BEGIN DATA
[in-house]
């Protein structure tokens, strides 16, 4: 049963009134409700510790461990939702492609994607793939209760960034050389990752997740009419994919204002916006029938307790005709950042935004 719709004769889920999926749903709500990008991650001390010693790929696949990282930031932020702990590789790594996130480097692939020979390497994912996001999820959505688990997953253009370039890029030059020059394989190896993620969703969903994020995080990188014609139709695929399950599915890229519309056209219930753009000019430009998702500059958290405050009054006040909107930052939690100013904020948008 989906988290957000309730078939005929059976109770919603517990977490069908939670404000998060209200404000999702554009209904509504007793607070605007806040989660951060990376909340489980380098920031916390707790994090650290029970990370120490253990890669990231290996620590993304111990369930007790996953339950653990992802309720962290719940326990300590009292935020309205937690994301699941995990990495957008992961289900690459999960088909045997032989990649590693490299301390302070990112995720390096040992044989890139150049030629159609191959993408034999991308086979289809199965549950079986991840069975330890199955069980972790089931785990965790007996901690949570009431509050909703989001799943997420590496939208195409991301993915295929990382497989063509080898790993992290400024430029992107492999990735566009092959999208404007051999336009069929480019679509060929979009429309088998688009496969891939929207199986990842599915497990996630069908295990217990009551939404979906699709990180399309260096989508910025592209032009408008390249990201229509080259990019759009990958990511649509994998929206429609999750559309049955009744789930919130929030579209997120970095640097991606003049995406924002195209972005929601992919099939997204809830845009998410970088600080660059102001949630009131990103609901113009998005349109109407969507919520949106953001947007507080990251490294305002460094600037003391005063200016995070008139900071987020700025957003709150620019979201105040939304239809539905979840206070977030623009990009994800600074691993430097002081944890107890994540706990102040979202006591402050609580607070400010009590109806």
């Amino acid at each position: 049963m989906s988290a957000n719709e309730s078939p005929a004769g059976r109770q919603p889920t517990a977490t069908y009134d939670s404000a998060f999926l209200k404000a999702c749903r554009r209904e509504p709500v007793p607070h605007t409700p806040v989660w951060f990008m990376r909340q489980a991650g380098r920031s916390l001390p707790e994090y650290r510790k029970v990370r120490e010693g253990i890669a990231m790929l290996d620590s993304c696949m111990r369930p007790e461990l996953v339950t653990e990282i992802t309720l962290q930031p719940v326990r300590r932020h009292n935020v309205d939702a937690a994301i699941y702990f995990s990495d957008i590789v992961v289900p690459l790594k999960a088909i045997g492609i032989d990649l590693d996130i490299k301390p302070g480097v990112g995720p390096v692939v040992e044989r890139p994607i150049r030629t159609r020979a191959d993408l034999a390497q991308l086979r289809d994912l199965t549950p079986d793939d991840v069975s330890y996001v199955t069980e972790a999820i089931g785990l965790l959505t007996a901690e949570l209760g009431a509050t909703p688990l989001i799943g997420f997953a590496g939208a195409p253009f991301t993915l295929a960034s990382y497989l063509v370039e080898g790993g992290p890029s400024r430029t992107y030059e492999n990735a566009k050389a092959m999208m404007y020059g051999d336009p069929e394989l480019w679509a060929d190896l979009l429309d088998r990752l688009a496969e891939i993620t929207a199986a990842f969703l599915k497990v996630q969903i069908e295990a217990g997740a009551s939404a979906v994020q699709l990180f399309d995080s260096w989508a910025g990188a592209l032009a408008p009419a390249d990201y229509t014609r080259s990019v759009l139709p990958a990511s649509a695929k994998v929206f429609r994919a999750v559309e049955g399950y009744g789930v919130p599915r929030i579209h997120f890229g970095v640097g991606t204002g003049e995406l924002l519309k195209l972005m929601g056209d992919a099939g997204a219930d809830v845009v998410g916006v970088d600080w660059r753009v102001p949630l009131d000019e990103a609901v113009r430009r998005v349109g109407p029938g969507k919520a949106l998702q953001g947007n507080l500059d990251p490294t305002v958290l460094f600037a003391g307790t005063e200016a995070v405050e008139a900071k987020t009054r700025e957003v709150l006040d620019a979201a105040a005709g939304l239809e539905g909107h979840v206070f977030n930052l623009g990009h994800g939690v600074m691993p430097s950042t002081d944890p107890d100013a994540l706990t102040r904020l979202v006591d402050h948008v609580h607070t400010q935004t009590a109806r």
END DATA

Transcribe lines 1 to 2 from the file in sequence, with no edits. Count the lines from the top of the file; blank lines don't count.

[in-house]
């Protein structure tokens, strides 16, 4: 049963009134409700510790461990939702492609994607793939209760960034050389990752997740009419994919204002916006029938307790005709950042935004 719709004769889920999926749903709500990008991650001390010693790929696949990282930031932020702990590789790594996130480097692939020979390497994912996001999820959505688990997953253009370039890029030059020059394989190896993620969703969903994020995080990188014609139709695929399950599915890229519309056209219930753009000019430009998702500059958290405050009054006040909107930052939690100013904020948008 989906988290957000309730078939005929059976109770919603517990977490069908939670404000998060209200404000999702554009209904509504007793607070605007806040989660951060990376909340489980380098920031916390707790994090650290029970990370120490253990890669990231290996620590993304111990369930007790996953339950653990992802309720962290719940326990300590009292935020309205937690994301699941995990990495957008992961289900690459999960088909045997032989990649590693490299301390302070990112995720390096040992044989890139150049030629159609191959993408034999991308086979289809199965549950079986991840069975330890199955069980972790089931785990965790007996901690949570009431509050909703989001799943997420590496939208195409991301993915295929990382497989063509080898790993992290400024430029992107492999990735566009092959999208404007051999336009069929480019679509060929979009429309088998688009496969891939929207199986990842599915497990996630069908295990217990009551939404979906699709990180399309260096989508910025592209032009408008390249990201229509080259990019759009990958990511649509994998929206429609999750559309049955009744789930919130929030579209997120970095640097991606003049995406924002195209972005929601992919099939997204809830845009998410970088600080660059102001949630009131990103609901113009998005349109109407969507919520949106953001947007507080990251490294305002460094600037003391005063200016995070008139900071987020700025957003709150620019979201105040939304239809539905979840206070977030623009990009994800600074691993430097002081944890107890994540706990102040979202006591402050609580607070400010009590109806």